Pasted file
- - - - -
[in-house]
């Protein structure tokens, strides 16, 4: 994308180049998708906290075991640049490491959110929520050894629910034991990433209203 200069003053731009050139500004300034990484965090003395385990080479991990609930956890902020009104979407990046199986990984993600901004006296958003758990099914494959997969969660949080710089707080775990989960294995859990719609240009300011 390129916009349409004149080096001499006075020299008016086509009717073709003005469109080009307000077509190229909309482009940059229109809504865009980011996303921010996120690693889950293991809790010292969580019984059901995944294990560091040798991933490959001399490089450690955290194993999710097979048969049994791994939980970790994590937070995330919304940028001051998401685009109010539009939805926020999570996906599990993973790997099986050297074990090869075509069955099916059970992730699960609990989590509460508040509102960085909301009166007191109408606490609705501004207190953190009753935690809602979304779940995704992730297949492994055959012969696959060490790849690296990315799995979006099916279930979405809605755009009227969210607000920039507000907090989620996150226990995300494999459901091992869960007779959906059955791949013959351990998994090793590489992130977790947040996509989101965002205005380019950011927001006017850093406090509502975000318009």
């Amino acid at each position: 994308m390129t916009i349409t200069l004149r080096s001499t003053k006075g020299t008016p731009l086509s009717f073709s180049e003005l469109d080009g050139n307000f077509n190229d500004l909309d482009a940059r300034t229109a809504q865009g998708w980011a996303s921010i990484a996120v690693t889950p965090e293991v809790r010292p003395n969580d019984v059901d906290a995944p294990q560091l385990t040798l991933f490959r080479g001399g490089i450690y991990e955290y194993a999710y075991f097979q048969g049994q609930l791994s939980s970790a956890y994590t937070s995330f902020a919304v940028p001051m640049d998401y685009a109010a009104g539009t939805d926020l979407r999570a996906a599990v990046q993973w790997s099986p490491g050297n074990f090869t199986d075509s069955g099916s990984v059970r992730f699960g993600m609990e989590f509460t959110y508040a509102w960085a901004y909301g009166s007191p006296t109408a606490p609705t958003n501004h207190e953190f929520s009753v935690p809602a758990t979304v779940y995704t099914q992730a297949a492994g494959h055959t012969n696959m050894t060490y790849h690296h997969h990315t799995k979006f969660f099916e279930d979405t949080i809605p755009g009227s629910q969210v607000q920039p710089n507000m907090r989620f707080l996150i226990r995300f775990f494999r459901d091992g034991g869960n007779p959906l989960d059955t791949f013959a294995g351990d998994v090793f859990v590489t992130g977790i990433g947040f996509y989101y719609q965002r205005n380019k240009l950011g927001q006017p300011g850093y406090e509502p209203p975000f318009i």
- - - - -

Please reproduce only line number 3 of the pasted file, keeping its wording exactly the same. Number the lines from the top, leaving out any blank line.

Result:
């Amino acid at each position: 994308m390129t916009i349409t200069l004149r080096s001499t003053k006075g020299t008016p731009l086509s009717f073709s180049e003005l469109d080009g050139n307000f077509n190229d500004l909309d482009a940059r300034t229109a809504q865009g998708w980011a996303s921010i990484a996120v690693t889950p965090e293991v809790r010292p003395n969580d019984v059901d906290a995944p294990q560091l385990t040798l991933f490959r080479g001399g490089i450690y991990e955290y194993a999710y075991f097979q048969g049994q609930l791994s939980s970790a956890y994590t937070s995330f902020a919304v940028p001051m640049d998401y685009a109010a009104g539009t939805d926020l979407r999570a996906a599990v990046q993973w790997s099986p490491g050297n074990f090869t199986d075509s069955g099916s990984v059970r992730f699960g993600m609990e989590f509460t959110y508040a509102w960085a901004y909301g009166s007191p006296t109408a606490p609705t958003n501004h207190e953190f929520s009753v935690p809602a758990t979304v779940y995704t099914q992730a297949a492994g494959h055959t012969n696959m050894t060490y790849h690296h997969h990315t799995k979006f969660f099916e279930d979405t949080i809605p755009g009227s629910q969210v607000q920039p710089n507000m907090r989620f707080l996150i226990r995300f775990f494999r459901d091992g034991g869960n007779p959906l989960d059955t791949f013959a294995g351990d998994v090793f859990v590489t992130g977790i990433g947040f996509y989101y719609q965002r205005n380019k240009l950011g927001q006017p300011g850093y406090e509502p209203p975000f318009i």